In response to my last post, Sun Media Parliamentary bureau chief David Akin defended his company’s use of the term “state broadcaster” to describe the Canadian Broadcasting Corporation.
On Twitter, David explained:
We call CBC state broadcaster cuz its funded by the state. NPR is public broadcaster cuz funding mostly by donations solicited from public.
Also: CBC is a “state broadcaster” because the “state” gets to pick the board and its chairman. Luckily our “state” is a democracy.
Trust me: ‘Crats at Heritage Canada believe CBC is their “state broadcaster”. Been in the room they’ve used the phrase.
I like David a lot and think he’s a great reporter, but he has to know this is a loaded term that makes one think of Soviet-era Tass, a propaganda arm for the government.
I was curious about how long “state broadcaster” had been part of the Sun Media style guide, so I ran the term through Infomart.
According to my search, “state broadcaster” had been used by Toronto Sun people to describe CBC just five times between 1996 and 2010, and by columnists such as Peter Worthington, Rick Gibbons and Michael Coren.
Then, in June 2010, a quote in the Sun from former PMO Director of Communications and then Sun Media executive Kory Teneycke: “We will not be a state broadcaster offering boring news by bureaucrats, for elites, and paid for by the taxpayers.”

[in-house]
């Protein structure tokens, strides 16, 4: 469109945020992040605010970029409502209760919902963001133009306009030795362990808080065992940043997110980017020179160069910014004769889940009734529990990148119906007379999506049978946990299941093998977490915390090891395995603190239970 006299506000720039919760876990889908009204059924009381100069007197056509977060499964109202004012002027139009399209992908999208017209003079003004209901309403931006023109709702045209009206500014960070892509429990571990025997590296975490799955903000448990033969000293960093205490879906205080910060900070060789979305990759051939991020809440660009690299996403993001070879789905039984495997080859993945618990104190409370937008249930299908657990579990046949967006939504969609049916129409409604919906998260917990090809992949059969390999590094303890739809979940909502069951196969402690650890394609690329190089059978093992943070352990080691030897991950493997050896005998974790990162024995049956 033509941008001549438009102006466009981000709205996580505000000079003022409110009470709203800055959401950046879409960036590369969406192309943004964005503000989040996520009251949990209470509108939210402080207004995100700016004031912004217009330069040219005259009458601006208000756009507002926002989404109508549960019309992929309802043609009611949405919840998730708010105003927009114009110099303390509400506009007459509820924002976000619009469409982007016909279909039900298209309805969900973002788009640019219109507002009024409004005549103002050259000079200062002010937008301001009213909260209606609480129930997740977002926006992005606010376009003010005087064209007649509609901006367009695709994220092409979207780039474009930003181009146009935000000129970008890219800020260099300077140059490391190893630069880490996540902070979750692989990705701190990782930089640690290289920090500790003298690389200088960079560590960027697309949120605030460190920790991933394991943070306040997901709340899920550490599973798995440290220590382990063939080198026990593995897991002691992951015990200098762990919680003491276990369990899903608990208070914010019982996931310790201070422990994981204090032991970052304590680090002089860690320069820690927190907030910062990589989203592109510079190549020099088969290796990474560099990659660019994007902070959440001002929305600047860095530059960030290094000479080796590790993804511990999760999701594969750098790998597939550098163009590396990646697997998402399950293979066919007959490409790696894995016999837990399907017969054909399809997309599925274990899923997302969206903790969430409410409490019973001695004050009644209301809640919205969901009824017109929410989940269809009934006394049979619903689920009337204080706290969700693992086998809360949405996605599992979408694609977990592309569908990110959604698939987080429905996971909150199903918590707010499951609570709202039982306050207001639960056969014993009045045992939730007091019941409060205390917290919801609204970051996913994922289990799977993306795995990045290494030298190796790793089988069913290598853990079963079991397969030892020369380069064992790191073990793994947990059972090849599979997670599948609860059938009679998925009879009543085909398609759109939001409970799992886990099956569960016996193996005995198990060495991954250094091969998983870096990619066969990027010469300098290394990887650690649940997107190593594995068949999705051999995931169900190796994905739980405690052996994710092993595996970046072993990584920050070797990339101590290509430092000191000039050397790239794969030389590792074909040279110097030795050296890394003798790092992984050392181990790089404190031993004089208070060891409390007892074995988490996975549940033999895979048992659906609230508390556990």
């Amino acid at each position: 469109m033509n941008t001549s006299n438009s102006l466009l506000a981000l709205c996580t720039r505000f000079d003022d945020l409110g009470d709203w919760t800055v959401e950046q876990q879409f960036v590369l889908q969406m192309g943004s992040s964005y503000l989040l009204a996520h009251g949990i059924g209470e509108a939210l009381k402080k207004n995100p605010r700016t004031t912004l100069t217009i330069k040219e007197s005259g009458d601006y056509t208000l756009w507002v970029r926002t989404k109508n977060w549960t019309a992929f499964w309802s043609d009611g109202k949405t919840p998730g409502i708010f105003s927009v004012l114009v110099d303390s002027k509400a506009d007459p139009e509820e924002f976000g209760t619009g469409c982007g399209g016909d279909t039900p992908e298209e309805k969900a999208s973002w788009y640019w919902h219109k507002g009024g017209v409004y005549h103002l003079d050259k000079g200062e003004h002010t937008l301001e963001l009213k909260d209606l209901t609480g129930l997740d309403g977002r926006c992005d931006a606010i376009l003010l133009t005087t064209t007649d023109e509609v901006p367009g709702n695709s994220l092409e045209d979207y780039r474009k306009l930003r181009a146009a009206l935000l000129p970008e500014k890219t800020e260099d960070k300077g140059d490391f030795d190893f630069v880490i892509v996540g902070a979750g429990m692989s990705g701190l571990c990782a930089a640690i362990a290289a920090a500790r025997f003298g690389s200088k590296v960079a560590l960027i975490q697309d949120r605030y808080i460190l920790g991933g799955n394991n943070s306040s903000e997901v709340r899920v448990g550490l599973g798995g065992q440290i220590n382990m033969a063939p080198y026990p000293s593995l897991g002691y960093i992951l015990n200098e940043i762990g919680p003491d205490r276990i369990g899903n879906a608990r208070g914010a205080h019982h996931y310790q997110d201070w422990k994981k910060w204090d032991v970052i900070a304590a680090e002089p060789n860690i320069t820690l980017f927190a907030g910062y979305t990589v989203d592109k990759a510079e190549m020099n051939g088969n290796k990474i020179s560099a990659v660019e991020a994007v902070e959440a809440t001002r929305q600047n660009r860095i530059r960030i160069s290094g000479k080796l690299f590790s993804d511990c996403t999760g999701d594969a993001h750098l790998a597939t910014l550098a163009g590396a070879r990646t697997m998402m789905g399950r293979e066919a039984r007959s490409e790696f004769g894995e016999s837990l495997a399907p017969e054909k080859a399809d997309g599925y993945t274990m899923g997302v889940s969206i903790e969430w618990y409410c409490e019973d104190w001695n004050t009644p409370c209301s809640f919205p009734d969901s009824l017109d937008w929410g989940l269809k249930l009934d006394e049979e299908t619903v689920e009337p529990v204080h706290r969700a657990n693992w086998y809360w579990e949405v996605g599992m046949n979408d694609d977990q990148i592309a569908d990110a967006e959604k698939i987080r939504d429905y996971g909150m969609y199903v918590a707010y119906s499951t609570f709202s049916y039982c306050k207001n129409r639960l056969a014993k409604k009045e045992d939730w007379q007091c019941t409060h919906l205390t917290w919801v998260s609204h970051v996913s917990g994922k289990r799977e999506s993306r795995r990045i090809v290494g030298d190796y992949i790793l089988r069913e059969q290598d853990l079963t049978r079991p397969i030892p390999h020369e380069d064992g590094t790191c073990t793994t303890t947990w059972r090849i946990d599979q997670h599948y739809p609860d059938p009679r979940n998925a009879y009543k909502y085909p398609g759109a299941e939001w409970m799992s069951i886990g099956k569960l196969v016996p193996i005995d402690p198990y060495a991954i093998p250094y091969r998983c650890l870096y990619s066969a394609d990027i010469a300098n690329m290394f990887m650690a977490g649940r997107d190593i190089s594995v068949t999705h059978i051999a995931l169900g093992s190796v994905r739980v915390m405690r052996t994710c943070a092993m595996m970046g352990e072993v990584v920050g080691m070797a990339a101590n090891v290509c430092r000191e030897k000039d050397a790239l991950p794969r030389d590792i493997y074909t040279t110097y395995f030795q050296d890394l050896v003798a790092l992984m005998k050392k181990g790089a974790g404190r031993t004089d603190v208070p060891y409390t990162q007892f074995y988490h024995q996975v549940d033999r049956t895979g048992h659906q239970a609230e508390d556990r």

Since then, in less than a year, the Sun has used the term in reference to CBC in a total of 39 times — and almost all were stories by Sun parliamentary reporter Brian Lilley.
UPDATE: Brian Lilley makes the argument for “state broadcaster” on his blog and digs up examples of other media using the same term to describe CBC. He cites Paul Wells in Maclean’s, Susan Delacourt and Rondi Adamson (!) in the Star, John Doyle in the Globe, and a Reuters story. Save for the last, all are columnists, so probably not really indicative of their new organizations style for reporting. Brian also notes that he and I discussed his use of the term when we worked together in the Hot Room. But Brian, we thought you were kidding. Also, I’m not “bothered” by your use of the phrase. I’m amused. I don’t really take a position on its fairness. I wouldn’t use it in my reporting because it is a loaded term that has connotations that transcend it’s intended meaning. But, others clearly differ.
UPDATE: Visualization, please…